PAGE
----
turns out to be relevant for nearly all Australian languages: 'In
summary we posit an original scheme whereby great use is made of a
smallish number of generic nouns and verbs, with wide meanings' (p.62).
After having described some basic properties of the phonology of
Australian languages, Dixon turns to a number of grammatical features:
He discusses word classes (hinting at the relevance of ideophones), the
relational role of nouns and adjectives, the architecture of pronouns
and demonstratives etc., verbs and verbal inflection, derivational
strategies, marking of possession, clause structure and constituent
order, aspects of modal variation (commands, negation, questions), and
the organization of complex clauses. The chapter ends with a brief
consideration of special speech styles such as song style, initiation
styles, and avoidance, or respect styles.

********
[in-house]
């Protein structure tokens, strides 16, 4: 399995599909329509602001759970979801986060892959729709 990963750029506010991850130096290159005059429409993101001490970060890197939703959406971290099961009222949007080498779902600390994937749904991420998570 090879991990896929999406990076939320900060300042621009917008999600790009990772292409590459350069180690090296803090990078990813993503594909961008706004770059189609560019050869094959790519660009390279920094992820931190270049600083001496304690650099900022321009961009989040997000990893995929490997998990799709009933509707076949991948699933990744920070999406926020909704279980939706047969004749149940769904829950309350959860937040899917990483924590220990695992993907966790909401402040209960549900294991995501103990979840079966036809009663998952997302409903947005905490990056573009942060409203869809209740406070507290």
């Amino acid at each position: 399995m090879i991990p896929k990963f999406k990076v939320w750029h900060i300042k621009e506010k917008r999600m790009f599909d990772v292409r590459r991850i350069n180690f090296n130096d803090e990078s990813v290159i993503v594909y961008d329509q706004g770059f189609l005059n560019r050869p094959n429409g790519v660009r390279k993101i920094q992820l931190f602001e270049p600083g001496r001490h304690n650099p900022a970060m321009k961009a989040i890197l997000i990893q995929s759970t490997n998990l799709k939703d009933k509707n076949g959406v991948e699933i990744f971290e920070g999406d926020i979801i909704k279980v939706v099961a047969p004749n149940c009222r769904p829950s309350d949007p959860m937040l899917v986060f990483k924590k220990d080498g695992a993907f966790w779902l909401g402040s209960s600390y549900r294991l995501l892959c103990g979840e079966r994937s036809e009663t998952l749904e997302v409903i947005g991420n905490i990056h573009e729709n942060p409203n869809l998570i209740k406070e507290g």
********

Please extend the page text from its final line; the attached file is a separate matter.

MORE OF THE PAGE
Chapter 4 (pp. 96-130) deals with the 'Vocabulary' of Australian
languages. Here, Dixon not enumerates the different semantic 'classes'
relevant in the languages at issue (such as kin terms, generic terms,
names, adjectives etc.), but also illustrates metaphorical preferences
and other semantic processes. The following domains are extensively
illustrated: Flora and fauna, body parts, kin terms, artefacts, other
nouns, adjectives, and verbs. Dixon usually refers to a number of 'key
terms' to illustrate the areal distribution and possible genetic
relations. This section includes very helpful taxonomic lists, among
them a list of 68 verbal stems ordered in from a semantic perspective
(motion, rest, giving, affect etc.). The chapter ends with a discussion
of the lexical survey from a phonological point of view.

Chapters 5 through 11 concentrate on specific grammatical issues. In
Chapter 5, Dixon describes basic patterns of case marking and other